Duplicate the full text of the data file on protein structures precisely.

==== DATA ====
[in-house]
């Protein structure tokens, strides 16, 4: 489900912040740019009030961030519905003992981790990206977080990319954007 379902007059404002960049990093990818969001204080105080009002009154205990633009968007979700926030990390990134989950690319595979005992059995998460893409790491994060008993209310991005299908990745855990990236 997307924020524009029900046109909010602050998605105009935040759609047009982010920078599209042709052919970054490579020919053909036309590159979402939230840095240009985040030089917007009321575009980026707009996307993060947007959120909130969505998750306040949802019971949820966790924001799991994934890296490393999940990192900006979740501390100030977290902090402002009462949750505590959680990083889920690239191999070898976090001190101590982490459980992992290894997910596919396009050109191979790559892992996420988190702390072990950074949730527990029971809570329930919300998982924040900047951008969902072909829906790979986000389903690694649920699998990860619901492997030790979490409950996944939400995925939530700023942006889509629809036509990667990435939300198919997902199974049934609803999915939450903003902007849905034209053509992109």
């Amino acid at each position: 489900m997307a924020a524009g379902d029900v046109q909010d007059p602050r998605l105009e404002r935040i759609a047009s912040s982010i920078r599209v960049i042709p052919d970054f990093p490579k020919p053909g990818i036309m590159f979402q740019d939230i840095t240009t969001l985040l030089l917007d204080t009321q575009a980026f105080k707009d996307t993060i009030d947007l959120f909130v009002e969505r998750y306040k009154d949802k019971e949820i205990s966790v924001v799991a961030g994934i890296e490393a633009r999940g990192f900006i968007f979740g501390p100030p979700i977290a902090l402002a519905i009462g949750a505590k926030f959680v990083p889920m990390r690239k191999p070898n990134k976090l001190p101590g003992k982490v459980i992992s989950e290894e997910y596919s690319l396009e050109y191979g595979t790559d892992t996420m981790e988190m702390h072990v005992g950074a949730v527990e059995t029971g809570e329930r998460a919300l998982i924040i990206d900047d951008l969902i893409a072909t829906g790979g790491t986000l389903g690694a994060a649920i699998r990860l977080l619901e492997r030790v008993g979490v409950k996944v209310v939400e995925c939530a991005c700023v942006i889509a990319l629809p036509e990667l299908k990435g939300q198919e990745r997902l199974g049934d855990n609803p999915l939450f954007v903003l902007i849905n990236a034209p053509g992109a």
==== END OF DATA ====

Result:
[in-house]
């Protein structure tokens, strides 16, 4: 489900912040740019009030961030519905003992981790990206977080990319954007 379902007059404002960049990093990818969001204080105080009002009154205990633009968007979700926030990390990134989950690319595979005992059995998460893409790491994060008993209310991005299908990745855990990236 997307924020524009029900046109909010602050998605105009935040759609047009982010920078599209042709052919970054490579020919053909036309590159979402939230840095240009985040030089917007009321575009980026707009996307993060947007959120909130969505998750306040949802019971949820966790924001799991994934890296490393999940990192900006979740501390100030977290902090402002009462949750505590959680990083889920690239191999070898976090001190101590982490459980992992290894997910596919396009050109191979790559892992996420988190702390072990950074949730527990029971809570329930919300998982924040900047951008969902072909829906790979986000389903690694649920699998990860619901492997030790979490409950996944939400995925939530700023942006889509629809036509990667990435939300198919997902199974049934609803999915939450903003902007849905034209053509992109």
């Amino acid at each position: 489900m997307a924020a524009g379902d029900v046109q909010d007059p602050r998605l105009e404002r935040i759609a047009s912040s982010i920078r599209v960049i042709p052919d970054f990093p490579k020919p053909g990818i036309m590159f979402q740019d939230i840095t240009t969001l985040l030089l917007d204080t009321q575009a980026f105080k707009d996307t993060i009030d947007l959120f909130v009002e969505r998750y306040k009154d949802k019971e949820i205990s966790v924001v799991a961030g994934i890296e490393a633009r999940g990192f900006i968007f979740g501390p100030p979700i977290a902090l402002a519905i009462g949750a505590k926030f959680v990083p889920m990390r690239k191999p070898n990134k976090l001190p101590g003992k982490v459980i992992s989950e290894e997910y596919s690319l396009e050109y191979g595979t790559d892992t996420m981790e988190m702390h072990v005992g950074a949730v527990e059995t029971g809570e329930r998460a919300l998982i924040i990206d900047d951008l969902i893409a072909t829906g790979g790491t986000l389903g690694a994060a649920i699998r990860l977080l619901e492997r030790v008993g979490v409950k996944v209310v939400e995925c939530a991005c700023v942006i889509a990319l629809p036509e990667l299908k990435g939300q198919e990745r997902l199974g049934d855990n609803p999915l939450f954007v903003l902007i849905n990236a034209p053509g992109a």